Finally, was anything else normally open when the Jaguar was parked for any length of time?
As you will have gathered, as far as modern aircraft are concerned, I'm rather out of my depth.
Gordon McLaughlin
Add pictures here
<% if( /^image/.test(type) ){ %>
<% } %>
<%-name%>
Add image file
Upload
snipped-for-privacy@googlemail.com wrote:

They are Deep Bronze Green, as are most stores. This colour is matched by Xtacolor X814 / Xtracrylix XA1814. Once Jaguars started to carry self-defence stores, the munitions were always carried on the centreline pylon, so the Phimat and ECM locations are correct.
The Phimat pod is a chaff dispenser. The AN/ALQ-101 is an ECM pod. There should also be ALE-40 flare dispensers on the engine bay doors.

The air brakes don't actually droop when power is off. If the aircraft shuts down with the brakes retracted, then they stay retracted. However, the linies will open the brakes for access to various gauges during the turnround. The pilots know this and so they rarely bother to retract the brakes as they taxi in. In service the brakes will be mostly open when the jet is parked, although I have seen them closed at airshows.
The inner surface of the brakes is zinc chromate. As for the bays, the forward portion is also zinc chrmate. The rear portion is very shallow and follows the line of the fuselage. This section is painted in the adjacent camouflage colour.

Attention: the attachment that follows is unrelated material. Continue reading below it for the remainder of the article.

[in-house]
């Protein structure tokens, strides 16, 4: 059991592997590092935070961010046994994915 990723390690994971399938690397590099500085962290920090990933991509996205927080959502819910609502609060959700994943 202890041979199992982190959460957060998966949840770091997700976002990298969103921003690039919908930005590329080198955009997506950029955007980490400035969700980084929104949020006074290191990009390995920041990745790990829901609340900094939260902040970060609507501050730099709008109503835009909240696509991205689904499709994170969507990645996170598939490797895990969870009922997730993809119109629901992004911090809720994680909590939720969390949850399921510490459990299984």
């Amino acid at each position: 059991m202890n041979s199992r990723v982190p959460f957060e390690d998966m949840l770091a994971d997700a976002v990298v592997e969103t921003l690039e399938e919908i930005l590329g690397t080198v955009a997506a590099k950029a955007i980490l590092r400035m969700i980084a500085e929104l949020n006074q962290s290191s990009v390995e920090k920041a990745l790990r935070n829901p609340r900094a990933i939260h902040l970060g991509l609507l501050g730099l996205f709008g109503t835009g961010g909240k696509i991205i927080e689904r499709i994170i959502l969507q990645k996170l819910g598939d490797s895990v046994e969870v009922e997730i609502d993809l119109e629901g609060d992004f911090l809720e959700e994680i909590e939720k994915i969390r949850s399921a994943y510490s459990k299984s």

Flaps and slats are usually deployed on the deck. The nose gear main door closes after the gear has cycled down but is also opened by the linies again for access.
--
Enzo

I wear the cheese. It does not wear me.
  Click to see the full signature.
Add pictures here
<% if( /^image/.test(type) ){ %>
<% } %>
<%-name%>
Add image file
Upload

Enzo,
That's great; it's exactly what I needed to know. There's nothing like first hand knowledge of these things!
Thanks again.
Gordon McLaughlin
Add pictures here
<% if( /^image/.test(type) ){ %>
<% } %>
<%-name%>
Add image file
Upload
in article snipped-for-privacy@mid.individual.net, Enzo Matrix at snipped-for-privacy@hotmail.com wrote on 9/28/08 7:45 AM:
(snip)

Hi Enzo. Would that be yellow (untinted) or green (tinted) ZC?
Pip Moss
Add pictures here
<% if( /^image/.test(type) ){ %>
<% } %>
<%-name%>
Add image file
Upload
Pip Moss wrote: